On February 24 at the University Museum, friends and colleagues gathered to honor the late A. Leon Higginbotham, Jr. as a teacher, trustee, mentor and friend whose work as a judge, legal historian and civil rights advocate made him, in Mayor Ed Rendell's words, a "champion of the voiceless." A dozen eulogies, including that of his daughter, Dr. Karen Higginbotham, and of Penn colleagues Dr. Houston Baker, Judge Louis H. Pollak, Dean Colin Diver and Dr. Renee Fox, made up this region's memorial service for the late Judge Higginbotham, who was also honored in New York and Boston. The Philadelphia service was led by Penn's Chaplain, the Rev. William Gipson. Following are the opening remarks of the President.
Remembering Leon Higginbotham
by Judith Rodin
Friends, colleagues, honored guests--welcome. To Evelyn, Karen, Stephen and Kenneth--our deepest wish is that you may be warmed and embraced by the deep respect and affection for Leon that our collective presence expresses.
Facts are nasty little things. They get in our way. They oppose, frustrate and confound us. They stand, hard, unyielding, and unavoidable between the world as it is and the world as we would have it be. No matter how we struggle and strain, the facts of this world too often seem immutable, indelible, ineffable.
Hard and immutable as is the fact of Leon Higginbotham's death, harder still--and equally immutable--is the wonderful, stubborn fact of his life and how he lived it. No one respected or appreciated facts more than Leon--but neither did he shrink from trying to change them. In his life and in his work, he recognized that neither denial, delusion, nor despair are useful responses to even the most distressing and depressing facts.
As a scholar and as a man, as an African American and as a judge, as a teacher and as a Trustee--he taught us all that the shortest road to the promised land runs straight through the world of hard, cold facts.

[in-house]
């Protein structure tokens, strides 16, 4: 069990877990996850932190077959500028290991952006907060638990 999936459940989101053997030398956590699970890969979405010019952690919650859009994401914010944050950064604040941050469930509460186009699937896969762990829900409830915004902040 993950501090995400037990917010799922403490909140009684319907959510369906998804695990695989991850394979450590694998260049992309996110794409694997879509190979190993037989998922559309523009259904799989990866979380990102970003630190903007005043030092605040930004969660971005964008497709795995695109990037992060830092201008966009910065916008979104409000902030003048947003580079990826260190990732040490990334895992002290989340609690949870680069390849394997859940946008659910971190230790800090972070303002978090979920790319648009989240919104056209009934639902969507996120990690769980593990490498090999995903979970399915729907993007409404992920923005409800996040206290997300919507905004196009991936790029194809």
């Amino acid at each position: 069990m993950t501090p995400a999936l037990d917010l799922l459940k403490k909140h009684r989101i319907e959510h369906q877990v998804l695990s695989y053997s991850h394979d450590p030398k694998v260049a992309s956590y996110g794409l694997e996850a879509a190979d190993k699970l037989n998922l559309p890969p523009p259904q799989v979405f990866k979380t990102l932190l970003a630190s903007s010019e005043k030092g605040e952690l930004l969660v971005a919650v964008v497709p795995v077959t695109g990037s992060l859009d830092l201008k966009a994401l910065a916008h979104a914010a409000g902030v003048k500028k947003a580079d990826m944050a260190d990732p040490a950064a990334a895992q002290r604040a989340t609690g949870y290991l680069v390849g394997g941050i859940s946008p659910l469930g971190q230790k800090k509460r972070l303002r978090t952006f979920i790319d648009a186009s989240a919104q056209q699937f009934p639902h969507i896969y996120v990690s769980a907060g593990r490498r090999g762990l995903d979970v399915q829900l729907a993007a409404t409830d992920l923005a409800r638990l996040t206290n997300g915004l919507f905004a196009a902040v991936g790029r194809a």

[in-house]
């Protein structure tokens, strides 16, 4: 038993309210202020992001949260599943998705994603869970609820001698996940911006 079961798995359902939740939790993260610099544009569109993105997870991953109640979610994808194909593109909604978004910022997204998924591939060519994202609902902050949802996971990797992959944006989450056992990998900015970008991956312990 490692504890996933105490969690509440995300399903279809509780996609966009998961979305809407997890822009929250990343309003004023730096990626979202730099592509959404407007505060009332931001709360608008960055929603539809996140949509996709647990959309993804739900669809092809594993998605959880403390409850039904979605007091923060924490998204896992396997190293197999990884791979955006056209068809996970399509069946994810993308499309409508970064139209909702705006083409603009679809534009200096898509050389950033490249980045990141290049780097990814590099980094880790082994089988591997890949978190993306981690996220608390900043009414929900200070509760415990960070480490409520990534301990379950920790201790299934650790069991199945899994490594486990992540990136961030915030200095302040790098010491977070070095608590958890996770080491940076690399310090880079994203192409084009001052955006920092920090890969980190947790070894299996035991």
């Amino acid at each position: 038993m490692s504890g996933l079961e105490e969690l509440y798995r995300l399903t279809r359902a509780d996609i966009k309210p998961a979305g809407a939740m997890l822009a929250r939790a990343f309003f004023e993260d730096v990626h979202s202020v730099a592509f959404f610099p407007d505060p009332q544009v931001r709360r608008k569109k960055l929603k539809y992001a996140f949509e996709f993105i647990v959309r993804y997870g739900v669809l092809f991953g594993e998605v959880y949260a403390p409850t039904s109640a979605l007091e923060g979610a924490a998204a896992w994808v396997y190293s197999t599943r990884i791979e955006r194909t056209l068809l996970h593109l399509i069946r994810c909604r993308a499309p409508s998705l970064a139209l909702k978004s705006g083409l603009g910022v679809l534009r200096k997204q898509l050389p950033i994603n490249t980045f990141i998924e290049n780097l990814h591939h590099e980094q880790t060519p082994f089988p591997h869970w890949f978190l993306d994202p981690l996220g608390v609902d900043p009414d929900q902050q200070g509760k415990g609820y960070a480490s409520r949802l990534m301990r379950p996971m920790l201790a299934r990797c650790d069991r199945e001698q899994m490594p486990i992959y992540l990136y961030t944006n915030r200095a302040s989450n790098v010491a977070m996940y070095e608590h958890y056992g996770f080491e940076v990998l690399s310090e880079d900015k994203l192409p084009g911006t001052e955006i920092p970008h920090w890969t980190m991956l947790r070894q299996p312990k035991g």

This was a road he knew well--and one can see it plainly in his writings.
With care and precision--and exhausting detail--he documented the long, dark history of slavery and discrimination. He dug up and brought into the light of day the deeply embedded meanings, assumptions, and responsibilities that we have all--every one of us--inherited from that past.
In his approach to the facts, Leon exhibited the finest standards of academic and legal scholarship: clarity, honesty, rigor and precision. Yet his enviable respect for facts did not blind him to the possibilities--and the necessity--of transcending them.
Rather, his clarity of perception and responsibility to the facts gave impetus and energy to his struggle to change them---to lift from each of us the inherited yoke of historical circumstance and legal sophistry that once bound together slave and master, and now separates the fortunate and the disenfranchised.
He showed us that scholarship is not merely the cold, analytical, documenting and analyzing of facts. True scholarship appreciates the human dimension of those facts and gives us the levers and fulcrums to remove obstacles and alter the human landscape. He recognized that the dual obligation of scholarly responsibility is not to the facts alone, but also to the conscience that encounters those facts.
In his absence, the yoke of those responsibilities now falls upon each
of us. But his presence among us has made our burden lighter, and enriched
Almanac, Vol. 45, No. 23, March 2, 1999